Is Hot Butterscotch Coming For Hot Chocolate's Gig?

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Hot cocoa is a classic winter staple that's always been one of the top drinks of choice during the holiday season to warm the ol' bones. There's just something inherently comforting about sipping on a piping hot chocolate and letting its sweet, liquid happiness revive you on a snowy afternoon. Fans of cocoa will infuse all kinds of flavors into their drink, such as mint, chiles, vanilla, orange, or even a splash of rum to give it a fun kick. However, if you've had your fill of hot cocoa and are looking for another equally luscious hot drink to get cozy with this winter, you may want to make it a cup of hot butterscotch.

Buttery smooth with a toasted caramel richness, butterscotch is a familiar favorite that has dwindled in popularity over the years. Your memories of its taste may include your grandparents sneaking you a shiny golden Werther's Original while flashing a mischievous wink. Butterscotch made a strong comeback when the "Harry Potter" series became universally adored, giving muggles everywhere a good reason to whip up a similar tasting Butterbeer

The flavor might be overshadowed today by the wide array of new flavor combinations out there, but it's a perfectly sweet substitute if your taste buds need a break from hot chocolate.

Hot butterscotch is as easy as butter, cream, and brown sugar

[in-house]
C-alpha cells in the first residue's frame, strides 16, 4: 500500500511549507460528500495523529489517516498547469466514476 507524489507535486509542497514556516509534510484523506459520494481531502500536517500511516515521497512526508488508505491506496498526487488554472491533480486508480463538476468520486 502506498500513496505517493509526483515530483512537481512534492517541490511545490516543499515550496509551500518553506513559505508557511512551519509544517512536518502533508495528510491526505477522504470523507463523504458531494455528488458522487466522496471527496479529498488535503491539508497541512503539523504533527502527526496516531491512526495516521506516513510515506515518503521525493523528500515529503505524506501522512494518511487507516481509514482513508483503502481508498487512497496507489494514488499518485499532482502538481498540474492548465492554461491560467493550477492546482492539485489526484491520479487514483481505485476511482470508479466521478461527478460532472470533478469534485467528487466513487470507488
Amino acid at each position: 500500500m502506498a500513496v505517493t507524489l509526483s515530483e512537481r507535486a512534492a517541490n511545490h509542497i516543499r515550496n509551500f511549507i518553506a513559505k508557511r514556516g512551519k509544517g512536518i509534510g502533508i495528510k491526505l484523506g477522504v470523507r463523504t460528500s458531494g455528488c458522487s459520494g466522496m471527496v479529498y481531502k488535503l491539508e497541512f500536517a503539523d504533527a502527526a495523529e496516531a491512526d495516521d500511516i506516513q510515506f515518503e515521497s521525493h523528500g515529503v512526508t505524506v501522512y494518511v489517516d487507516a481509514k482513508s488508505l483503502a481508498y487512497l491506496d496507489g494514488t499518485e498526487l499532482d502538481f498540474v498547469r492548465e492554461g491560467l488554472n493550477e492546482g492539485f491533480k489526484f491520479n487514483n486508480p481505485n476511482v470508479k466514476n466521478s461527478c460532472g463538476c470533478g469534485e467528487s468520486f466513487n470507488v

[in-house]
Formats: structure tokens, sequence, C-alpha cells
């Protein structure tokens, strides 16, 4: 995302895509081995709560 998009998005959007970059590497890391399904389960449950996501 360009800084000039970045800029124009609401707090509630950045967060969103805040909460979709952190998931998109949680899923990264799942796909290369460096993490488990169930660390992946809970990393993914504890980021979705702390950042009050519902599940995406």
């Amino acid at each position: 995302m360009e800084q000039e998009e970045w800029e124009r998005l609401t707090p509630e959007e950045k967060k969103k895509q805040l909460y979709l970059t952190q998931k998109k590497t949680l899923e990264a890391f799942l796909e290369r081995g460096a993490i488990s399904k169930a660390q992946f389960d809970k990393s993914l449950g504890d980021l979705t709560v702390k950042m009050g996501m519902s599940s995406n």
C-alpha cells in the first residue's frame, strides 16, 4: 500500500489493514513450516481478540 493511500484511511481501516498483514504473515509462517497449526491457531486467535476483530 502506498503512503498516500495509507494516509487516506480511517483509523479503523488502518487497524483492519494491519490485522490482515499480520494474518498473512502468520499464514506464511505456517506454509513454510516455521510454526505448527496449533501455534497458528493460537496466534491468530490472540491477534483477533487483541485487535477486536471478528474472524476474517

Butterscotch started as a hard candy by English confectioner Samuel Parkinson in 1817, though today it is most well-known as a flavor or sauce. The main ingredients are butter and brown sugar, so you can likely make hot butterscotch at home with what you've got in the pantry. Brown sugar contains molasses, so you get that pleasantly complex, caramel taste you can't achieve with plain granulated sugar (via Spoon University). You can pump up the deliciousness with the addition of salt, vanilla, and either whipped or heavy cream.

Michelle Polzine, a fantastic pastry chef and author from San Francisco, enjoys making hot butterscotch by mixing her butter with light muscovado sugar for its caramel undertones (via Epicurious). After the butter has browned and the sugar barely starts to smoke in the pan, Polzine places a drop of her sweet concoction into a cup of water to cool before tasting it to ensure it has the perfect balance of flavors. "It shouldn't be overwhelmingly bitter, but also not sweet at all. You're trying to get it on that line, and tasting it is the only way to do it" (per Epicurious).

Are you craving a heavenly gulp of hot butterscotch yet? It may just become your new go-to treat this winter.